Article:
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National Lottery Offers Potential Bonanza for Idaho Indian Tribe

March 9, 1995

WORLEY, Idaho (AP) _ More than a century ago, an Indian tribe named the Coeur d’Alenes gave up lucrative mining land to the U.S. government for $150,000.

It’s going to be a lot harder to separate the tribe from what could be a far more profitable asset _ the first national lottery.

Since tribal officials announced plans for the lottery Monday, several states have threatened legal action. They claim, among other things, that federal law requires Indian gaming to take place on Indian lands.

But the threats aren’t deterring the northern Idaho tribe, whose shrewd trading skills once impressed 19th-century French fur traders. Tribal leaders are moving ahead with building a two-story office for the lottery, and they plan to hold the first drawing in late summer.

``We’ve cleared every legal hurdle,″ Dave Matheson, the tribe’s gaming manager, said Wednesday. ``We think there’s a lot of saber-rattling going on by people trying to scare away competition. That’s the real motive.″

The lottery raises the stakes in the growing Indian gambling industry, which has brought millions of much-needed dollars to reservations from Connecticut to California.

The Coeur d’Alenes hope it will mean one more step in an economic revival that began two years ago with the opening of a $2.7 million bingo hall.

The tribe’s plan calls for people in the 36 states where lotteries are legal, plus the District of Columbia, to be able to call a toll-free number and charge tickets to a credit card.

Tribal leaders hope the lottery will raise $400 million in the first three years and create 300 jobs. Unistar Gaming Corp. of Englewood, Colo., would organize the lottery and receive 30 percent of the profit.

The tribe says the game could eventually become larger than Powerball, the closest thing to a national lottery, which is played in 17 states and the District of Columbia.

Naturally, that worries Powerball officials.

``There are a whole series of very significant issues that have to be resolved,″ said George Andersen, a board member and past president of the Multi-State Lottery Association, which runs Powerball. ``I personally don’t think its going to come to fruition.″

Andersen said the federal Indian Gaming Regulatory Act requires the tribe to negotiate compacts with each state where lotteries are legal. Those compacts would themselves be illegal, Anderson said, because federal law requires tribes to own land in a state before negotiating such a pact.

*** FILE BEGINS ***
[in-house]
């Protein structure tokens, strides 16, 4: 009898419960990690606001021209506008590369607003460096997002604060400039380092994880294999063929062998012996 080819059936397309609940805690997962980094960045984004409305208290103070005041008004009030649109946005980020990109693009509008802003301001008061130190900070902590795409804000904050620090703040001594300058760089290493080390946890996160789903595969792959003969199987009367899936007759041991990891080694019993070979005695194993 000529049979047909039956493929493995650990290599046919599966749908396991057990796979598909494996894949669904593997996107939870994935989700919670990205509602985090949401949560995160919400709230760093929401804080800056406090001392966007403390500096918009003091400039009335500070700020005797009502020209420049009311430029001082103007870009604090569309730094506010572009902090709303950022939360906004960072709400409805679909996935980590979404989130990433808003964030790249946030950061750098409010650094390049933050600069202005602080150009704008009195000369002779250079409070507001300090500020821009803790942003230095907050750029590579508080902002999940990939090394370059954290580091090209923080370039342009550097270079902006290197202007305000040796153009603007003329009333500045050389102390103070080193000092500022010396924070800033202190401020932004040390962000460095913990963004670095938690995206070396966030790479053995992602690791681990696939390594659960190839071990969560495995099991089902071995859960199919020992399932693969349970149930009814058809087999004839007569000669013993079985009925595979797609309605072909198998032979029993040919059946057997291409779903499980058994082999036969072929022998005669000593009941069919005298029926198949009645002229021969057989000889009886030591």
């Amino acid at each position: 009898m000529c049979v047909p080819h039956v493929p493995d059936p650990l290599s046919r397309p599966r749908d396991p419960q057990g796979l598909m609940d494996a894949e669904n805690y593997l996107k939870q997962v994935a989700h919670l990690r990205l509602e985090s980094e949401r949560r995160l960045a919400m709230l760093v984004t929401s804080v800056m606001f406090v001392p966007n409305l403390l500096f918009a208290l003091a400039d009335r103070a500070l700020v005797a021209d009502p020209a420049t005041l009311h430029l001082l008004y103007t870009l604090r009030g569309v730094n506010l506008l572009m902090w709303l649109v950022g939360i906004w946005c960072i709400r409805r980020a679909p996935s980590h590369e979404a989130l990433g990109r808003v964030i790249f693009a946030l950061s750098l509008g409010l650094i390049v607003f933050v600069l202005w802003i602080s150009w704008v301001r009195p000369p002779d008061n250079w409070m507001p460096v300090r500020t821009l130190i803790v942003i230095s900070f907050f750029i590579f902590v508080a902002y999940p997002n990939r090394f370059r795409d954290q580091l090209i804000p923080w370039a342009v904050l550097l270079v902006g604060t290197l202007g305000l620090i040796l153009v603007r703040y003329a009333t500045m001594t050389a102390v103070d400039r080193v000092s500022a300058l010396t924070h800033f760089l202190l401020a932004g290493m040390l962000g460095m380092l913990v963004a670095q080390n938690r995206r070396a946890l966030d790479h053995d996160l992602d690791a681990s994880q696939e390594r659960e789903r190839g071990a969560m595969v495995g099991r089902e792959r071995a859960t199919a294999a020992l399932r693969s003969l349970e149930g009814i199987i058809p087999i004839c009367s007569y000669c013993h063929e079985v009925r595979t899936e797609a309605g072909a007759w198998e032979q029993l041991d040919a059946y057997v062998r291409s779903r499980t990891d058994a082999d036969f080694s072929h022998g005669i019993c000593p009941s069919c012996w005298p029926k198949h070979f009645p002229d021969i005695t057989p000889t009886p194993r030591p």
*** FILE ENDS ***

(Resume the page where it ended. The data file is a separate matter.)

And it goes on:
But the tribe believes a 1992 gaming compact it reached with the state of Idaho allows the interstate sale of lottery tickets and waives federal communication and mail restrictions on gambling.

The Coeur d’Alenes (pronounced KOHR duh-LAYNZ), Idaho’s third-largest tribe, got their name from 19th-century French traders who admired their fine leather goods. The name is French for ``heart of an awl,″ a reference to a sharp tool used to punch holes in leather.

Today, about 700 Indians live on the reservation’s 345,000 acres of forest, mountains, lakes and farmland. Another 600 tribal members live off the reservation.

The tribe’s lands originally covered some 5 million acres and included parts of western Montana, eastern Washington and of the Idaho Panhandle’s lucrative Coeur d’Alene mining district. But the tribe ceded the mining district and most of its land to the United States for $150,000 in an 1891 treaty.

The tribe currently supports 335 jobs, including those at the bingo hall, a medical clinic and a 5,500-acre farm.

The bingo hall, which opened in March 1993, seats 1,200 people, includes 200 video machines and employs 73 full- and part-time workers. It made about a $2 million profit last year, Matheson said.

Unemployment on the reservation, which once reached 70 percent, has been reduced to about 33 percent. And the influx of money from gambling operations has strengthened the tribe’s social services and education system.

Tribal leaders expect those trends to continue with the lottery.

Orders would be taken by an automated phone system. Telephone workers would answer questions from people having difficulty with the system. They would earn starting wages of about $8 an hour, Matheson said.

``We’re talking about pretty good wages for being in the middle of nowhere in Idaho for unskilled work,″ he said.

Zeno Garcia recently left his job at the Coeur d’Alene tribe’s bingo hall to work at a tribal-owned hardware store. Now he’s considering applying for a job with the lottery.

``I’ve always thought about moving to find better work,″ said the 29-year-old former Navy seaman, ``but now I think I might stay.″

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